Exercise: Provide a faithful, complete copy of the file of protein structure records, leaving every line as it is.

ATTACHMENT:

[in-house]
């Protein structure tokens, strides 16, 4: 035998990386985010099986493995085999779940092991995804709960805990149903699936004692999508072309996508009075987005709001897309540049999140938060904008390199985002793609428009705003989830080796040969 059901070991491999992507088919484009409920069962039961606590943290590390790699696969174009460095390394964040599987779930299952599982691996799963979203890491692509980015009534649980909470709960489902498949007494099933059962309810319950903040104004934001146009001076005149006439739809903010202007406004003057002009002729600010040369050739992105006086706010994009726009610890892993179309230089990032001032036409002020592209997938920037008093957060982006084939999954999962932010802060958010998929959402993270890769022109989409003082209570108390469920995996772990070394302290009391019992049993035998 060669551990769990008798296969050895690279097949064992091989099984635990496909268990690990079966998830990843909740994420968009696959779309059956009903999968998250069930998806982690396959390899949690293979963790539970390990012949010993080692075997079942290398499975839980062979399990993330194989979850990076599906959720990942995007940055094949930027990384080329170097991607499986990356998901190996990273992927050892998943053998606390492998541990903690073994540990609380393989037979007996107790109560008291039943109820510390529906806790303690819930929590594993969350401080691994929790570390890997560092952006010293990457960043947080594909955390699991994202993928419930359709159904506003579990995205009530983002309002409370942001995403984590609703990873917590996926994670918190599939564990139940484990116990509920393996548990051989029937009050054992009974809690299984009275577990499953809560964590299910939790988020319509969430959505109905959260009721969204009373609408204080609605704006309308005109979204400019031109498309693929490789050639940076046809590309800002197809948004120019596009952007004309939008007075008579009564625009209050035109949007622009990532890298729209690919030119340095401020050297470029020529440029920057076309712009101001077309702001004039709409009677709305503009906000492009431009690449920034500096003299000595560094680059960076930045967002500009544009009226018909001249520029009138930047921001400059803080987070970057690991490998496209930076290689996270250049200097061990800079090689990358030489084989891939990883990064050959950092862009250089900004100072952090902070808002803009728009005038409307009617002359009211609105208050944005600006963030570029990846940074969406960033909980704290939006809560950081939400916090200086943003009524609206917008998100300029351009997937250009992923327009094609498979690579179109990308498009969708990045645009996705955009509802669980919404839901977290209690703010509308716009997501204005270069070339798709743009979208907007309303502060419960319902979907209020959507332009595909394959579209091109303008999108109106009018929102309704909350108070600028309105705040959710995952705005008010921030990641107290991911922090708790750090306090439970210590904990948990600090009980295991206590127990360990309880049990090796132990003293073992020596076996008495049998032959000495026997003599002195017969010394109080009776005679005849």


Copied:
[in-house]
């Protein structure tokens, strides 16, 4: 035998990386985010099986493995085999779940092991995804709960805990149903699936004692999508072309996508009075987005709001897309540049999140938060904008390199985002793609428009705003989830080796040969 059901070991491999992507088919484009409920069962039961606590943290590390790699696969174009460095390394964040599987779930299952599982691996799963979203890491692509980015009534649980909470709960489902498949007494099933059962309810319950903040104004934001146009001076005149006439739809903010202007406004003057002009002729600010040369050739992105006086706010994009726009610890892993179309230089990032001032036409002020592209997938920037008093957060982006084939999954999962932010802060958010998929959402993270890769022109989409003082209570108390469920995996772990070394302290009391019992049993035998 060669551990769990008798296969050895690279097949064992091989099984635990496909268990690990079966998830990843909740994420968009696959779309059956009903999968998250069930998806982690396959390899949690293979963790539970390990012949010993080692075997079942290398499975839980062979399990993330194989979850990076599906959720990942995007940055094949930027990384080329170097991607499986990356998901190996990273992927050892998943053998606390492998541990903690073994540990609380393989037979007996107790109560008291039943109820510390529906806790303690819930929590594993969350401080691994929790570390890997560092952006010293990457960043947080594909955390699991994202993928419930359709159904506003579990995205009530983002309002409370942001995403984590609703990873917590996926994670918190599939564990139940484990116990509920393996548990051989029937009050054992009974809690299984009275577990499953809560964590299910939790988020319509969430959505109905959260009721969204009373609408204080609605704006309308005109979204400019031109498309693929490789050639940076046809590309800002197809948004120019596009952007004309939008007075008579009564625009209050035109949007622009990532890298729209690919030119340095401020050297470029020529440029920057076309712009101001077309702001004039709409009677709305503009906000492009431009690449920034500096003299000595560094680059960076930045967002500009544009009226018909001249520029009138930047921001400059803080987070970057690991490998496209930076290689996270250049200097061990800079090689990358030489084989891939990883990064050959950092862009250089900004100072952090902070808002803009728009005038409307009617002359009211609105208050944005600006963030570029990846940074969406960033909980704290939006809560950081939400916090200086943003009524609206917008998100300029351009997937250009992923327009094609498979690579179109990308498009969708990045645009996705955009509802669980919404839901977290209690703010509308716009997501204005270069070339798709743009979208907007309303502060419960319902979907209020959507332009595909394959579209091109303008999108109106009018929102309704909350108070600028309105705040959710995952705005008010921030990641107290991911922090708790750090306090439970210590904990948990600090009980295991206590127990360990309880049990090796132990003293073992020596076996008495049998032959000495026997003599002195017969010394109080009776005679005849």